It now looks as though the year will end before I can cover everything I’ve seen this year. So, don’t be surprised if there seems to be some serious cramming in this last week of 2013.
Today in the Journal, we look at everything from obscure cult studio pics to demonic horror to modern holiday films to one of the most controversial films of the year. Enjoy the list and Happy Holidays!
The Best – Reserved for the absolute cream of the crop.
Highly Recommended – Very good. Far better than your typical film and one that I will remember for some time.
Recommended – Just what it says. This is a good film and earns a recommendation. Don’t think that because it’s not one of the top two categories that these films aren’t worth your time. The “recommended” tag is a winner and nothing to sneer at.
Barely Recommended – The middle of the road. Those films where I didn’t feel it was a complete waste of time, but it didn’t set my world on fire either. Not bad, but leaves me feeling bored and/or apathetic.
Disappointing – Close but no cigar. Does a few things right but is ultimately a whole lot of wasted potential. Not recommended.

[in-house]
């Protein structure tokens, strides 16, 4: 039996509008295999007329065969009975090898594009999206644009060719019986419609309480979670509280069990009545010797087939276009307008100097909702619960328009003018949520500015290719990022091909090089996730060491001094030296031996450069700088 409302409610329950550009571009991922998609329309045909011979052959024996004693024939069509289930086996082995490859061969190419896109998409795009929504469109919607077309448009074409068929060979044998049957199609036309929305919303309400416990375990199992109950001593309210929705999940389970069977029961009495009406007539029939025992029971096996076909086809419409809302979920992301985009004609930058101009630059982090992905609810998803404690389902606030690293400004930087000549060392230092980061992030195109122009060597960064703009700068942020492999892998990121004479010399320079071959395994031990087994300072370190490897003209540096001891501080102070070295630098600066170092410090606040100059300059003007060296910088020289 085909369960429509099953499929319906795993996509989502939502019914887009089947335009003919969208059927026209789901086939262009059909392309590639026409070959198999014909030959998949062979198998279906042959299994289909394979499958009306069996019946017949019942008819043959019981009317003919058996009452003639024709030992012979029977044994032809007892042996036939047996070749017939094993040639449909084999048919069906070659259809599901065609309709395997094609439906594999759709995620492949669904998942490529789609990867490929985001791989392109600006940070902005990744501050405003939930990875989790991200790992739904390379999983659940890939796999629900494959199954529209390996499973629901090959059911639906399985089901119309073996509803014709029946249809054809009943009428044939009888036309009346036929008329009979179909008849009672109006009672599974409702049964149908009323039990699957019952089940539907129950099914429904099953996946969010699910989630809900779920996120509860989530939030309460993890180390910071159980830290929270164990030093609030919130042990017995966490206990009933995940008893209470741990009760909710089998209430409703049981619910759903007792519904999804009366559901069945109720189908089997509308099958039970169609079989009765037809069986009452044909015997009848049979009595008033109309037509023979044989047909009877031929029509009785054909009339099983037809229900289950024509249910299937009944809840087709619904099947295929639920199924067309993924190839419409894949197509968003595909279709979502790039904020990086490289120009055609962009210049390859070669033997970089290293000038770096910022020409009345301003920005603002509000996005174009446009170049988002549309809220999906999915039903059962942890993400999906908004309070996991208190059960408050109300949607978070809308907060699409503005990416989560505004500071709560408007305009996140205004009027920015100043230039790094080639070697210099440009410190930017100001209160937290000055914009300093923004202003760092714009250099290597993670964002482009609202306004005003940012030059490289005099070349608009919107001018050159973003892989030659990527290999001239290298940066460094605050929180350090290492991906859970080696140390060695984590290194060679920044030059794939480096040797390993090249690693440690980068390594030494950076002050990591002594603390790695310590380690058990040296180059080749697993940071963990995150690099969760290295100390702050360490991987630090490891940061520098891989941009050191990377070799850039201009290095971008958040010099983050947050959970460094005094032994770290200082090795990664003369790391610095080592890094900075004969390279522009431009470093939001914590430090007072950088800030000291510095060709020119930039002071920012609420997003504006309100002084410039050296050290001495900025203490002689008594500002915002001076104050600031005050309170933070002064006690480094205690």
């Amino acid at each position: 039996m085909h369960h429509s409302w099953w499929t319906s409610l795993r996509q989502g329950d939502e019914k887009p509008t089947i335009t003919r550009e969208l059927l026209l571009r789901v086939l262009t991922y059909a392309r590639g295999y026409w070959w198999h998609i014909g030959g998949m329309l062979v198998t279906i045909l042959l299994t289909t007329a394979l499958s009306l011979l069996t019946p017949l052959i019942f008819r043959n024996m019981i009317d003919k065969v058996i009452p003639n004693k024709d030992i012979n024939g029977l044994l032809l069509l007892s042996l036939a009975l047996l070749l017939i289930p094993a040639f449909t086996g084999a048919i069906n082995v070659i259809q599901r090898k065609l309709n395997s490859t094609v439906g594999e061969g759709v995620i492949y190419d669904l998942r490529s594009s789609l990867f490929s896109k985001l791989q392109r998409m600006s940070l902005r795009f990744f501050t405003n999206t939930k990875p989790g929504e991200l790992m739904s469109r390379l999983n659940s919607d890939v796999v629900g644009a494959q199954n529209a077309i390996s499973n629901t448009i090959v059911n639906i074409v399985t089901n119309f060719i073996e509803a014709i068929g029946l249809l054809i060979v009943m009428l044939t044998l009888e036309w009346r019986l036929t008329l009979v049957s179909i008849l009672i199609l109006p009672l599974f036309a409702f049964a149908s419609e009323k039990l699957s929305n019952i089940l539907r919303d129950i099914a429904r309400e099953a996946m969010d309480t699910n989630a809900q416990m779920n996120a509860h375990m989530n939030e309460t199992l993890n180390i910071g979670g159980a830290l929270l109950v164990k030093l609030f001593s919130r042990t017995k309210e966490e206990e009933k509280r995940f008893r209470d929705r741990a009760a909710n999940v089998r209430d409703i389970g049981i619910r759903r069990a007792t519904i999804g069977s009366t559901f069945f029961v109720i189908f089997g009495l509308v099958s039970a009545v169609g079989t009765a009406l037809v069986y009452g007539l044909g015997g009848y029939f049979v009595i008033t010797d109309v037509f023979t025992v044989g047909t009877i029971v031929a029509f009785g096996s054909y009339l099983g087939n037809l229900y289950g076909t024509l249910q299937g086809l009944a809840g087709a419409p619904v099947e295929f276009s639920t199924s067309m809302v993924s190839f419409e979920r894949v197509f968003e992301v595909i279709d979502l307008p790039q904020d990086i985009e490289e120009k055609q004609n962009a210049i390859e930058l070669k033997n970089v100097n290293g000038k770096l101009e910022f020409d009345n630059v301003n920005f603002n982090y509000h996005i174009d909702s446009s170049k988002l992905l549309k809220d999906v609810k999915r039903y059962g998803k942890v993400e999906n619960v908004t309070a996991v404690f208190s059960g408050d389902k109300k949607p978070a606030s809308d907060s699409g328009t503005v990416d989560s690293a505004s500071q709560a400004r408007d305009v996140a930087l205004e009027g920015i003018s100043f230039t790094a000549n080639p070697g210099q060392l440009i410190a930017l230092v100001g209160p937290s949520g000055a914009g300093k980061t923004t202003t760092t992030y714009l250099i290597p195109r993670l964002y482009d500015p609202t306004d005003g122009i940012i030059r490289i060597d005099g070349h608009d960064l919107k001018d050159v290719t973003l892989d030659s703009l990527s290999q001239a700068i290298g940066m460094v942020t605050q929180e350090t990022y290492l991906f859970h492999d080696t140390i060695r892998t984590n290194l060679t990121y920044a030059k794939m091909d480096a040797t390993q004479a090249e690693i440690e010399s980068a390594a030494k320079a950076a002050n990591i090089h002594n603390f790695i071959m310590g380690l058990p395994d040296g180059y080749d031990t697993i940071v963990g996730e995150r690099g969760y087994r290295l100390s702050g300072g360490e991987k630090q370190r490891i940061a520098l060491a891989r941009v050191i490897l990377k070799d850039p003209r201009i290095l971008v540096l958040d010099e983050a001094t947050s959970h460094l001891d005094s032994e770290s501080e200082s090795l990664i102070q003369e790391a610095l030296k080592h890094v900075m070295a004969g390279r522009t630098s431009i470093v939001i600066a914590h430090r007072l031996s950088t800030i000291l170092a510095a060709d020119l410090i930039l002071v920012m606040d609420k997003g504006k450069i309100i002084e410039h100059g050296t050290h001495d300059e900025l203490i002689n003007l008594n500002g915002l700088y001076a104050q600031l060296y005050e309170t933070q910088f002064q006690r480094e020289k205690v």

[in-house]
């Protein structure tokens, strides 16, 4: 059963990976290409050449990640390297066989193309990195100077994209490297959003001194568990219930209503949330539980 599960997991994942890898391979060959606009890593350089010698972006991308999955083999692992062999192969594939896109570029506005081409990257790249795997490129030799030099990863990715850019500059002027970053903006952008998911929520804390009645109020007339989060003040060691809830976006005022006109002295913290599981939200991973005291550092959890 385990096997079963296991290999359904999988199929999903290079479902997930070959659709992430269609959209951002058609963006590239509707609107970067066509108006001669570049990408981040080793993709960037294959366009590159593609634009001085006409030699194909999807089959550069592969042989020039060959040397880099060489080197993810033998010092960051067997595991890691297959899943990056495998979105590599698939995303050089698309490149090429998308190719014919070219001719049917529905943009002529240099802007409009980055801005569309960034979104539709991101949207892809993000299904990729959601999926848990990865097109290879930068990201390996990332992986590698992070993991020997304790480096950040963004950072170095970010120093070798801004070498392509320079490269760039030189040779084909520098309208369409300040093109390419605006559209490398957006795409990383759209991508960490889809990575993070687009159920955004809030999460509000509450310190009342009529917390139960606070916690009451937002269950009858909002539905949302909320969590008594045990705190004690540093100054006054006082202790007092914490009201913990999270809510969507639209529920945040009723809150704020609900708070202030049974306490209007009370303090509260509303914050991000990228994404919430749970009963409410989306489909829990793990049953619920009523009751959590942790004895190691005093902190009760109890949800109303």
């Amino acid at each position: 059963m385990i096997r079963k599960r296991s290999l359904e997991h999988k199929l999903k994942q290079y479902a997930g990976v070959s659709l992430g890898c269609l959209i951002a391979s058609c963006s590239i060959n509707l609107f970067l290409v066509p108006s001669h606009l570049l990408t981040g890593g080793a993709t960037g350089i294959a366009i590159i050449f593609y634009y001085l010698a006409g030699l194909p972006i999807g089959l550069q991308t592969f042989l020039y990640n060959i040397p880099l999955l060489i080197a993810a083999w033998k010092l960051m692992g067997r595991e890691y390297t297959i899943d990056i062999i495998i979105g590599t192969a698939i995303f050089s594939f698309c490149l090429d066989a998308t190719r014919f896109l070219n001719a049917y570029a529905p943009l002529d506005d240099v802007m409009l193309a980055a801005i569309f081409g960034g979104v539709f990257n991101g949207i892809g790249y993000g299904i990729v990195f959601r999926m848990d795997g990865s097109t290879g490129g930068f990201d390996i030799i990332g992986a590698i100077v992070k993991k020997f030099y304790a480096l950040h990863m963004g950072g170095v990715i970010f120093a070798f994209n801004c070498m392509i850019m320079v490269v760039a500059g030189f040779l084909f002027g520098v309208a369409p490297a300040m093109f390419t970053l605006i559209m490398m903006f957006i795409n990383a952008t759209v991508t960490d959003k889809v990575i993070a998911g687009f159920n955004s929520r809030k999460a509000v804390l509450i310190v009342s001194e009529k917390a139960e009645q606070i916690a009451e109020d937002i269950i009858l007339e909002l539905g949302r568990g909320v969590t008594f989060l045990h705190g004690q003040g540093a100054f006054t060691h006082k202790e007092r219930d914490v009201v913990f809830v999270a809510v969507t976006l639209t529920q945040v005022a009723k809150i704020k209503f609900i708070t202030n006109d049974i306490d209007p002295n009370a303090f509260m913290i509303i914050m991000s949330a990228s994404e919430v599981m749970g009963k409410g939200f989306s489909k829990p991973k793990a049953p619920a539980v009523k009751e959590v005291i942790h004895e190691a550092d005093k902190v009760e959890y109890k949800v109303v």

Awful – A bad movie. Pure and simple. Not worth your time.
The Worst – The Britta Perry of ratings, though not as entertaining. The bottom of the barrel.
What was the film trying to accomplish and how well did it meet those goals?
In addition to (or sometimes despite) that, how does the film hold up on sheer entertainment value?
FILM GEEK JOURNAL – ENTRY 90
ASSIGNMENT TO KILL (1968) – Richard Cutting (Patrick O’Neal) is a specialist who investigates possible crimes for captains of industry in a no-nonsense manner. An insurance company tasks him with investigating the alleged death of a man accused of sinking his own ships for profit. But that’s just the tip of the iceberg in a mystery that quickly puts him against a criminal mastermind’s personal enforcer (Herbert Lom). What Cutting also doesn’t depend on is Dominique, the quirky young woman with a love for adventure and a bigger conscience than Cutting. A surprise plot twist (spoiled by the American poster and the cover to the Warner Archive DVD, so steer clear of those) increases the stakes.
Sheldon Reynolds is the man in charge of writing and directing ASSIGNMENT TO KILL. It’s one of only a few films he wrote or directed, choosing instead to spend most of his time in television. This is surprising because while his old SHERLOCK HOLMES television series is indeed great, Reynolds has crafted a great script, full of amazing dialogue. The pacing never lets up. If the shots aren’t anything stellar, it can be forgiven when you realize how well Reynolds handles the actors. Everyone interacts with such great chemistry that there isn’t a mismatch in the bunch. ASSIGNMENT TO KILL winds up being a thoroughly enjoyable diversion.